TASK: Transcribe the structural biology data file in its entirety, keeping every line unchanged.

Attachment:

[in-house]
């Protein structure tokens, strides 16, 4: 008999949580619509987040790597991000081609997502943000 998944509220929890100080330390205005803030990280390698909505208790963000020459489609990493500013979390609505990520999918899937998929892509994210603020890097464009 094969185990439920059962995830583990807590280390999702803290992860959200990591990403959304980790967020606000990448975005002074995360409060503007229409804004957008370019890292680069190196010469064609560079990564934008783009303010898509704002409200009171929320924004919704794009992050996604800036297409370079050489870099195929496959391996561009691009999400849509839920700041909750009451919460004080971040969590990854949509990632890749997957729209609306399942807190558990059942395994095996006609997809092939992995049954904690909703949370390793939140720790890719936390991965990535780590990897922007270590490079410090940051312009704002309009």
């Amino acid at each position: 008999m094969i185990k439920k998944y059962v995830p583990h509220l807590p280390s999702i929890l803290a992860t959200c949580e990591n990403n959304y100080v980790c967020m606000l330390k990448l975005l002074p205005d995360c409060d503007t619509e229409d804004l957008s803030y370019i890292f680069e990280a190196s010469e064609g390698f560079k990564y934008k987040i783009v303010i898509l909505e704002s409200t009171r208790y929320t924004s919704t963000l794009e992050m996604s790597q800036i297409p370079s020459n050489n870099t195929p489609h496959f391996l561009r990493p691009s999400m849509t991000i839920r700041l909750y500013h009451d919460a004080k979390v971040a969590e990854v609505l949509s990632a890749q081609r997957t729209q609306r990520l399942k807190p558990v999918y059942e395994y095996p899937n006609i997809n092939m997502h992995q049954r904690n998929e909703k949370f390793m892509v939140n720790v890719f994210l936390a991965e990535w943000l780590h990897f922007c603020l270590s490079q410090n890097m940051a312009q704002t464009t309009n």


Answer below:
[in-house]
């Protein structure tokens, strides 16, 4: 008999949580619509987040790597991000081609997502943000 998944509220929890100080330390205005803030990280390698909505208790963000020459489609990493500013979390609505990520999918899937998929892509994210603020890097464009 094969185990439920059962995830583990807590280390999702803290992860959200990591990403959304980790967020606000990448975005002074995360409060503007229409804004957008370019890292680069190196010469064609560079990564934008783009303010898509704002409200009171929320924004919704794009992050996604800036297409370079050489870099195929496959391996561009691009999400849509839920700041909750009451919460004080971040969590990854949509990632890749997957729209609306399942807190558990059942395994095996006609997809092939992995049954904690909703949370390793939140720790890719936390991965990535780590990897922007270590490079410090940051312009704002309009």
């Amino acid at each position: 008999m094969i185990k439920k998944y059962v995830p583990h509220l807590p280390s999702i929890l803290a992860t959200c949580e990591n990403n959304y100080v980790c967020m606000l330390k990448l975005l002074p205005d995360c409060d503007t619509e229409d804004l957008s803030y370019i890292f680069e990280a190196s010469e064609g390698f560079k990564y934008k987040i783009v303010i898509l909505e704002s409200t009171r208790y929320t924004s919704t963000l794009e992050m996604s790597q800036i297409p370079s020459n050489n870099t195929p489609h496959f391996l561009r990493p691009s999400m849509t991000i839920r700041l909750y500013h009451d919460a004080k979390v971040a969590e990854v609505l949509s990632a890749q081609r997957t729209q609306r990520l399942k807190p558990v999918y059942e395994y095996p899937n006609i997809n092939m997502h992995q049954r904690n998929e909703k949370f390793m892509v939140n720790v890719f994210l936390a991965e990535w943000l780590h990897f922007c603020l270590s490079q410090n890097m940051a312009q704002t464009t309009n």